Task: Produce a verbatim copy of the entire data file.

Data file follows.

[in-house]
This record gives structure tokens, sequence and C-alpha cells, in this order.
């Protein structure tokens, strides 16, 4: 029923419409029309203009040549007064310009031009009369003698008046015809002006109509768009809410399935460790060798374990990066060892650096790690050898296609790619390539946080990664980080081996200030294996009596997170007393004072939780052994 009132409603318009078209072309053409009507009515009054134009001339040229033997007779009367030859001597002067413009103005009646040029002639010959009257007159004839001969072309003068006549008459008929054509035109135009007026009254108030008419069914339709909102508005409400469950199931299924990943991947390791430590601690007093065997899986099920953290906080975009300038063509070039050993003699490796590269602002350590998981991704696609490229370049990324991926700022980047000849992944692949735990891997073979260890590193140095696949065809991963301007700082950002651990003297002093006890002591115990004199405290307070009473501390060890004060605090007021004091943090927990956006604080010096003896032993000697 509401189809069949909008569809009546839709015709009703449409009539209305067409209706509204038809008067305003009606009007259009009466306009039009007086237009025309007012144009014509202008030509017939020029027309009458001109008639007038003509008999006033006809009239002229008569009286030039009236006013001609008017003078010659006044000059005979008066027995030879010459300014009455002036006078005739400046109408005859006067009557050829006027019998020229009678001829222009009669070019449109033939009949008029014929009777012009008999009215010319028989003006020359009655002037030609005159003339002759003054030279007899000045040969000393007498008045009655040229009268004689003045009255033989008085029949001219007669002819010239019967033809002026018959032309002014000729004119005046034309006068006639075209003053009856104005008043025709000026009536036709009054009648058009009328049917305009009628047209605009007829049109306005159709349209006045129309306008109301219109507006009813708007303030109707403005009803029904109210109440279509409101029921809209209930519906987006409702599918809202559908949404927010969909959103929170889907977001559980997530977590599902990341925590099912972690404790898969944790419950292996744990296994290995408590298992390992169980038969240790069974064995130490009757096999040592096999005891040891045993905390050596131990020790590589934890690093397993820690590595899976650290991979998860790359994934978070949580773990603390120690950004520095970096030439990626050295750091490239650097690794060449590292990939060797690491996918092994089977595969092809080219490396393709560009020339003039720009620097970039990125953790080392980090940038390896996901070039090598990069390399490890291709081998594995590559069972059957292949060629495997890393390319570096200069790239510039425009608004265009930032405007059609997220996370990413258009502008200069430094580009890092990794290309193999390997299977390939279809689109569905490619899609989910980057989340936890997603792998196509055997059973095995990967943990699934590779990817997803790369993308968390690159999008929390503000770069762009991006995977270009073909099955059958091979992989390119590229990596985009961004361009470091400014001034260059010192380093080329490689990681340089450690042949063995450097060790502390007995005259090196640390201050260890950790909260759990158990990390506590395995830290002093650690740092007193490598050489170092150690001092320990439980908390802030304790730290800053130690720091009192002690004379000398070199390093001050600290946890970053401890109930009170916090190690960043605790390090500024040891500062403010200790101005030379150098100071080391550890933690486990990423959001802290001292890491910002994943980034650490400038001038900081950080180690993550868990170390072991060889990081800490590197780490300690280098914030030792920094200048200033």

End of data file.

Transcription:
[in-house]
This record gives structure tokens, sequence and C-alpha cells, in this order.
């Protein structure tokens, strides 16, 4: 029923419409029309203009040549007064310009031009009369003698008046015809002006109509768009809410399935460790060798374990990066060892650096790690050898296609790619390539946080990664980080081996200030294996009596997170007393004072939780052994 009132409603318009078209072309053409009507009515009054134009001339040229033997007779009367030859001597002067413009103005009646040029002639010959009257007159004839001969072309003068006549008459008929054509035109135009007026009254108030008419069914339709909102508005409400469950199931299924990943991947390791430590601690007093065997899986099920953290906080975009300038063509070039050993003699490796590269602002350590998981991704696609490229370049990324991926700022980047000849992944692949735990891997073979260890590193140095696949065809991963301007700082950002651990003297002093006890002591115990004199405290307070009473501390060890004060605090007021004091943090927990956006604080010096003896032993000697 509401189809069949909008569809009546839709015709009703449409009539209305067409209706509204038809008067305003009606009007259009009466306009039009007086237009025309007012144009014509202008030509017939020029027309009458001109008639007038003509008999006033006809009239002229008569009286030039009236006013001609008017003078010659006044000059005979008066027995030879010459300014009455002036006078005739400046109408005859006067009557050829006027019998020229009678001829222009009669070019449109033939009949008029014929009777012009008999009215010319028989003006020359009655002037030609005159003339002759003054030279007899000045040969000393007498008045009655040229009268004689003045009255033989008085029949001219007669002819010239019967033809002026018959032309002014000729004119005046034309006068006639075209003053009856104005008043025709000026009536036709009054009648058009009328049917305009009628047209605009007829049109306005159709349209006045129309306008109301219109507006009813708007303030109707403005009803029904109210109440279509409101029921809209209930519906987006409702599918809202559908949404927010969909959103929170889907977001559980997530977590599902990341925590099912972690404790898969944790419950292996744990296994290995408590298992390992169980038969240790069974064995130490009757096999040592096999005891040891045993905390050596131990020790590589934890690093397993820690590595899976650290991979998860790359994934978070949580773990603390120690950004520095970096030439990626050295750091490239650097690794060449590292990939060797690491996918092994089977595969092809080219490396393709560009020339003039720009620097970039990125953790080392980090940038390896996901070039090598990069390399490890291709081998594995590559069972059957292949060629495997890393390319570096200069790239510039425009608004265009930032405007059609997220996370990413258009502008200069430094580009890092990794290309193999390997299977390939279809689109569905490619899609989910980057989340936890997603792998196509055997059973095995990967943990699934590779990817997803790369993308968390690159999008929390503000770069762009991006995977270009073909099955059958091979992989390119590229990596985009961004361009470091400014001034260059010192380093080329490689990681340089450690042949063995450097060790502390007995005259090196640390201050260890950790909260759990158990990390506590395995830290002093650690740092007193490598050489170092150690001092320990439980908390802030304790730290800053130690720091009192002690004379000398070199390093001050600290946890970053401890109930009170916090190690960043605790390090500024040891500062403010200790101005030379150098100071080391550890933690486990990423959001802290001292890491910002994943980034650490400038001038900081950080180690993550868990170390072991060889990081800490590197780490300690280098914030030792920094200048200033």